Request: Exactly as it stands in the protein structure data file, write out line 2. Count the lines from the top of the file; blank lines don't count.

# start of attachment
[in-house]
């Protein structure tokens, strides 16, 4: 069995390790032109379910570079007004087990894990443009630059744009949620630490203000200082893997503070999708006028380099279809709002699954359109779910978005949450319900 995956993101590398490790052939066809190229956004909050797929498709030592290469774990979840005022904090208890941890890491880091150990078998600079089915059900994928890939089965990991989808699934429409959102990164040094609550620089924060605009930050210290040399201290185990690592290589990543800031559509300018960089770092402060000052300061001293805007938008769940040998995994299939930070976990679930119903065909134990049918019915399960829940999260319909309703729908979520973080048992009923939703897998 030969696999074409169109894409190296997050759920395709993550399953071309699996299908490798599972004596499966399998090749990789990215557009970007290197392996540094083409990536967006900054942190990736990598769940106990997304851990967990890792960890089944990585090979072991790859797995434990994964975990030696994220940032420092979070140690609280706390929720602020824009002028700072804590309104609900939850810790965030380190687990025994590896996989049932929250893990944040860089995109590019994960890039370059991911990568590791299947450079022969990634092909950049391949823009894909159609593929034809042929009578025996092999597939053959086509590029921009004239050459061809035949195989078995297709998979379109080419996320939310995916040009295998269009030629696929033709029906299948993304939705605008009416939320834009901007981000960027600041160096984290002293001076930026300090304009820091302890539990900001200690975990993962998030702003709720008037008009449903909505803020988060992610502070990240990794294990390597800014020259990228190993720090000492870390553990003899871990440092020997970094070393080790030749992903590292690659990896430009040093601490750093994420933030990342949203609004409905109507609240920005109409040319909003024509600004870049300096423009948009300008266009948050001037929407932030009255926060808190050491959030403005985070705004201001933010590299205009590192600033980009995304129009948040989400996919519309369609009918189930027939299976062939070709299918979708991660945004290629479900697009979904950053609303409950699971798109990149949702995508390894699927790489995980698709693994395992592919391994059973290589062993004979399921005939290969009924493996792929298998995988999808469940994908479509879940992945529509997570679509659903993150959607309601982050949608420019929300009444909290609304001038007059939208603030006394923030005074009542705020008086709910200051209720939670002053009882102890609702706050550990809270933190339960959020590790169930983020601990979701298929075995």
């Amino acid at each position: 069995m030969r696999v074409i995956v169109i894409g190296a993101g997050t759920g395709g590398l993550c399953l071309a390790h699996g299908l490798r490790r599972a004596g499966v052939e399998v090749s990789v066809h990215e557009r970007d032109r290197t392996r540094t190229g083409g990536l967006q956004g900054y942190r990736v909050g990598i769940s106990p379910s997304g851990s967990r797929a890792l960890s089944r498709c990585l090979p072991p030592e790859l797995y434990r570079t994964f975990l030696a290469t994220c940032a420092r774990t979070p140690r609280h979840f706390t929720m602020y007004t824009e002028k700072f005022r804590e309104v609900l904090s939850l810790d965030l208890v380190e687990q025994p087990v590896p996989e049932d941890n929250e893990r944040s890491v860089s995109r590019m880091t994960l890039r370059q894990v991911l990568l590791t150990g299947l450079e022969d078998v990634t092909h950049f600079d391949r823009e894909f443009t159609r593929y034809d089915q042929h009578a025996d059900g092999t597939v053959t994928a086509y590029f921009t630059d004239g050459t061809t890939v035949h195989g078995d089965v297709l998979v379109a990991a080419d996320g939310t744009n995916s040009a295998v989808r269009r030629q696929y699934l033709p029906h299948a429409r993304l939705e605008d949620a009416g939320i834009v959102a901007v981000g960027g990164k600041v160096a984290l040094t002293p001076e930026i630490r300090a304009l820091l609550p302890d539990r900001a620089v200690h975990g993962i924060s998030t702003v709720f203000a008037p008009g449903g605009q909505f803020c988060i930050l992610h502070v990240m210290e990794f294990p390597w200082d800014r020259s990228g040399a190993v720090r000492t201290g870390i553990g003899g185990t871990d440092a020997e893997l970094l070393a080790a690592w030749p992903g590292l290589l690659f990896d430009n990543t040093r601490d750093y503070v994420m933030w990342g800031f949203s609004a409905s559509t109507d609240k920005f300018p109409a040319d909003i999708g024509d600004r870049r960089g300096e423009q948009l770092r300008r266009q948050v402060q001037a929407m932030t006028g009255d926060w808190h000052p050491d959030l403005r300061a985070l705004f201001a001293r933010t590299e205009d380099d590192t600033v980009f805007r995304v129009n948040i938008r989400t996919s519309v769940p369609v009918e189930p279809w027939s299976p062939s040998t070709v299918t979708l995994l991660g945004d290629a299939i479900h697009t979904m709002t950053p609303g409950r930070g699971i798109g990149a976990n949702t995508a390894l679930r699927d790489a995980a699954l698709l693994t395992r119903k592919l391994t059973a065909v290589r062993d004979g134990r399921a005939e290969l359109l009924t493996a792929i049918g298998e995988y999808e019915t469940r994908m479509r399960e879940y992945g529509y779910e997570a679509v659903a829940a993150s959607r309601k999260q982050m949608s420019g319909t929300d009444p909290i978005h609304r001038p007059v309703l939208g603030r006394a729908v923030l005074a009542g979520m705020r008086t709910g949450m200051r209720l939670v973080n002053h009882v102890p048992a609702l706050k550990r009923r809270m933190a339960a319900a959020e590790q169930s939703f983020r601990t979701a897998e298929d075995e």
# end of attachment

């Protein structure tokens, strides 16, 4: 069995390790032109379910570079007004087990894990443009630059744009949620630490203000200082893997503070999708006028380099279809709002699954359109779910978005949450319900 995956993101590398490790052939066809190229956004909050797929498709030592290469774990979840005022904090208890941890890491880091150990078998600079089915059900994928890939089965990991989808699934429409959102990164040094609550620089924060605009930050210290040399201290185990690592290589990543800031559509300018960089770092402060000052300061001293805007938008769940040998995994299939930070976990679930119903065909134990049918019915399960829940999260319909309703729908979520973080048992009923939703897998 030969696999074409169109894409190296997050759920395709993550399953071309699996299908490798599972004596499966399998090749990789990215557009970007290197392996540094083409990536967006900054942190990736990598769940106990997304851990967990890792960890089944990585090979072991790859797995434990994964975990030696994220940032420092979070140690609280706390929720602020824009002028700072804590309104609900939850810790965030380190687990025994590896996989049932929250893990944040860089995109590019994960890039370059991911990568590791299947450079022969990634092909950049391949823009894909159609593929034809042929009578025996092999597939053959086509590029921009004239050459061809035949195989078995297709998979379109080419996320939310995916040009295998269009030629696929033709029906299948993304939705605008009416939320834009901007981000960027600041160096984290002293001076930026300090304009820091302890539990900001200690975990993962998030702003709720008037008009449903909505803020988060992610502070990240990794294990390597800014020259990228190993720090000492870390553990003899871990440092020997970094070393080790030749992903590292690659990896430009040093601490750093994420933030990342949203609004409905109507609240920005109409040319909003024509600004870049300096423009948009300008266009948050001037929407932030009255926060808190050491959030403005985070705004201001933010590299205009590192600033980009995304129009948040989400996919519309369609009918189930027939299976062939070709299918979708991660945004290629479900697009979904950053609303409950699971798109990149949702995508390894699927790489995980698709693994395992592919391994059973290589062993004979399921005939290969009924493996792929298998995988999808469940994908479509879940992945529509997570679509659903993150959607309601982050949608420019929300009444909290609304001038007059939208603030006394923030005074009542705020008086709910200051209720939670002053009882102890609702706050550990809270933190339960959020590790169930983020601990979701298929075995």